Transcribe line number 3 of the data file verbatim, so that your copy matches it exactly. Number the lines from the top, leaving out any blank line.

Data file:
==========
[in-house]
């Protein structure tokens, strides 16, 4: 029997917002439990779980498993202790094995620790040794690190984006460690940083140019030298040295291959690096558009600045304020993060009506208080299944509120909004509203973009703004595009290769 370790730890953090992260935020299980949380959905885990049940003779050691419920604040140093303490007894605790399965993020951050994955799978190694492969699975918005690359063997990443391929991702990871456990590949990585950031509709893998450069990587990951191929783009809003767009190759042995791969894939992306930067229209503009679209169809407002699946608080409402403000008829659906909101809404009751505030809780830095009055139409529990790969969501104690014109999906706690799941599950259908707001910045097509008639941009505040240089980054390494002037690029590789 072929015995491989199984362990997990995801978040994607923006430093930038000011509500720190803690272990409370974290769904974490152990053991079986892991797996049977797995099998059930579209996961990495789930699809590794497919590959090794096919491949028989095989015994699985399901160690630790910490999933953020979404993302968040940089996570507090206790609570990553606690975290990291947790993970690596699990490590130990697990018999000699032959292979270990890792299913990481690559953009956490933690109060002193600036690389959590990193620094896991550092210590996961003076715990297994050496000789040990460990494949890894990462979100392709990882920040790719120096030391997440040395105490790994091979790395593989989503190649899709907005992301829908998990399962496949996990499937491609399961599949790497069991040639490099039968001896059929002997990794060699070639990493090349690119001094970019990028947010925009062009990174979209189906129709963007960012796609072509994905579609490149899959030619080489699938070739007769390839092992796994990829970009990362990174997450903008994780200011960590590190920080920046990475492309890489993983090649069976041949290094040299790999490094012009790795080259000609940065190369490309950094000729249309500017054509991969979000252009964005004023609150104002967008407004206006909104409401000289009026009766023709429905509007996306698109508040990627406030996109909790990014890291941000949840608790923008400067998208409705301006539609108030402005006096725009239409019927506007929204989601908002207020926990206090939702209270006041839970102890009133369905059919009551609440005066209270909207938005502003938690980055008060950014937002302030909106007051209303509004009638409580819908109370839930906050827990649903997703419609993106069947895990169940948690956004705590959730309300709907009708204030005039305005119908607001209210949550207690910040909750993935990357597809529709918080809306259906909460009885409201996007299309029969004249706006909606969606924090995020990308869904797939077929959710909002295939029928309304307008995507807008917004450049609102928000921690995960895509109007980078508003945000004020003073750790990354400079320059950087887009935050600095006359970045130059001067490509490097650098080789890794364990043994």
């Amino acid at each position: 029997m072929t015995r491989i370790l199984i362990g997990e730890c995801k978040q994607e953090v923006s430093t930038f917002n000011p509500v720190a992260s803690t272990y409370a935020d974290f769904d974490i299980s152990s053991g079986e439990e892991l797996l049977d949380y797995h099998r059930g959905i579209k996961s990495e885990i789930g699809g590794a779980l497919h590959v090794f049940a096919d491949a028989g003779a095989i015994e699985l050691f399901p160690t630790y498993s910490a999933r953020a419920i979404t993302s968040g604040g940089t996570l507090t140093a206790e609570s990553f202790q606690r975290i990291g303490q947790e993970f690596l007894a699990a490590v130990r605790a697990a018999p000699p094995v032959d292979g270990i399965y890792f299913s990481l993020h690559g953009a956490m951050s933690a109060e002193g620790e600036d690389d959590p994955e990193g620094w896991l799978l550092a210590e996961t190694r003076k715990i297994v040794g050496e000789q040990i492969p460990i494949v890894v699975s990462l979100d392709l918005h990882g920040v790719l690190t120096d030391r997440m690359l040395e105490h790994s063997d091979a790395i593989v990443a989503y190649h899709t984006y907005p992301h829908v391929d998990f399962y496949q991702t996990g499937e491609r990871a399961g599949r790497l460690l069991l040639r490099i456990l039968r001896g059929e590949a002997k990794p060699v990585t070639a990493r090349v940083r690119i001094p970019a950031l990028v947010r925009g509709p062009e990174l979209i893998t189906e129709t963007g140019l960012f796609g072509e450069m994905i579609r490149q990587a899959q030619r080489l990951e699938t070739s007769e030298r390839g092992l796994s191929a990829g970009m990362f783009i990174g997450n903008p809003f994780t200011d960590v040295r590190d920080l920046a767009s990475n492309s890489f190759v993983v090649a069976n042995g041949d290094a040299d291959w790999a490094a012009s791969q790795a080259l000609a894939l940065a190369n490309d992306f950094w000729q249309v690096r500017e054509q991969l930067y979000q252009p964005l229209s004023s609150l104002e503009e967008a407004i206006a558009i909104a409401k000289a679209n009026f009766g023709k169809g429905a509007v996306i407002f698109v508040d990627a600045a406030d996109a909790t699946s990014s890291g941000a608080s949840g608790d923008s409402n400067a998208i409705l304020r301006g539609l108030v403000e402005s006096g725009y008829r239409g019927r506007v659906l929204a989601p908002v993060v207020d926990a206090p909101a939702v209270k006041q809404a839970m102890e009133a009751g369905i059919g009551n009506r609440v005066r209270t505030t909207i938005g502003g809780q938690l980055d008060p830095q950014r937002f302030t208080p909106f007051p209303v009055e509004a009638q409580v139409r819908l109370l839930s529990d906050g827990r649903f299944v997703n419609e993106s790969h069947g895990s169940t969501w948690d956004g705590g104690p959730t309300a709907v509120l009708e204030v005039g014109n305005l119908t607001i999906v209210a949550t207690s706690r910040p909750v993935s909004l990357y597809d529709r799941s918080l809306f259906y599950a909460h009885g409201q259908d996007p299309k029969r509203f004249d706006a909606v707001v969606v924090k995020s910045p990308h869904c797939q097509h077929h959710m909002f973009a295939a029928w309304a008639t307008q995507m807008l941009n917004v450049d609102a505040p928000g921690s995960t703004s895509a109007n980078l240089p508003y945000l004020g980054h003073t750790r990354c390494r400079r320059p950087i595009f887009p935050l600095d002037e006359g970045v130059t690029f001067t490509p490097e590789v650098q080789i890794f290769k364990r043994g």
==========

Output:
């Amino acid at each position: 029997m072929t015995r491989i370790l199984i362990g997990e730890c995801k978040q994607e953090v923006s430093t930038f917002n000011p509500v720190a992260s803690t272990y409370a935020d974290f769904d974490i299980s152990s053991g079986e439990e892991l797996l049977d949380y797995h099998r059930g959905i579209k996961s990495e885990i789930g699809g590794a779980l497919h590959v090794f049940a096919d491949a028989g003779a095989i015994e699985l050691f399901p160690t630790y498993s910490a999933r953020a419920i979404t993302s968040g604040g940089t996570l507090t140093a206790e609570s990553f202790q606690r975290i990291g303490q947790e993970f690596l007894a699990a490590v130990r605790a697990a018999p000699p094995v032959d292979g270990i399965y890792f299913s990481l993020h690559g953009a956490m951050s933690a109060e002193g620790e600036d690389d959590p994955e990193g620094w896991l799978l550092a210590e996961t190694r003076k715990i297994v040794g050496e000789q040990i492969p460990i494949v890894v699975s990462l979100d392709l918005h990882g920040v790719l690190t120096d030391r997440m690359l040395e105490h790994s063997d091979a790395i593989v990443a989503y190649h899709t984006y907005p992301h829908v391929d998990f399962y496949q991702t996990g499937e491609r990871a399961g599949r790497l460690l069991l040639r490099i456990l039968r001896g059929e590949a002997k990794p060699v990585t070639a990493r090349v940083r690119i001094p970019a950031l990028v947010r925009g509709p062009e990174l979209i893998t189906e129709t963007g140019l960012f796609g072509e450069m994905i579609r490149q990587a899959q030619r080489l990951e699938t070739s007769e030298r390839g092992l796994s191929a990829g970009m990362f783009i990174g997450n903008p809003f994780t200011d960590v040295r590190d920080l920046a767009s990475n492309s890489f190759v993983v090649a069976n042995g041949d290094a040299d291959w790999a490094a012009s791969q790795a080259l000609a894939l940065a190369n490309d992306f950094w000729q249309v690096r500017e054509q991969l930067y979000q252009p964005l229209s004023s609150l104002e503009e967008a407004i206006a558009i909104a409401k000289a679209n009026f009766g023709k169809g429905a509007v996306i407002f698109v508040d990627a600045a406030d996109a909790t699946s990014s890291g941000a608080s949840g608790d923008s409402n400067a998208i409705l304020r301006g539609l108030v403000e402005s006096g725009y008829r239409g019927r506007v659906l929204a989601p908002v993060v207020d926990a206090p909101a939702v209270k006041q809404a839970m102890e009133a009751g369905i059919g009551n009506r609440v005066r209270t505030t909207i938005g502003g809780q938690l980055d008060p830095q950014r937002f302030t208080p909106f007051p209303v009055e509004a009638q409580v139409r819908l109370l839930s529990d906050g827990r649903f299944v997703n419609e993106s790969h069947g895990s169940t969501w948690d956004g705590g104690p959730t309300a709907v509120l009708e204030v005039g014109n305005l119908t607001i999906v209210a949550t207690s706690r910040p909750v993935s909004l990357y597809d529709r799941s918080l809306f259906y599950a909460h009885g409201q259908d996007p299309k029969r509203f004249d706006a909606v707001v969606v924090k995020s910045p990308h869904c797939q097509h077929h959710m909002f973009a295939a029928w309304a008639t307008q995507m807008l941009n917004v450049d609102a505040p928000g921690s995960t703004s895509a109007n980078l240089p508003y945000l004020g980054h003073t750790r990354c390494r400079r320059p950087i595009f887009p935050l600095d002037e006359g970045v130059t690029f001067t490509p490097e590789v650098q080789i890794f290769k364990r043994g």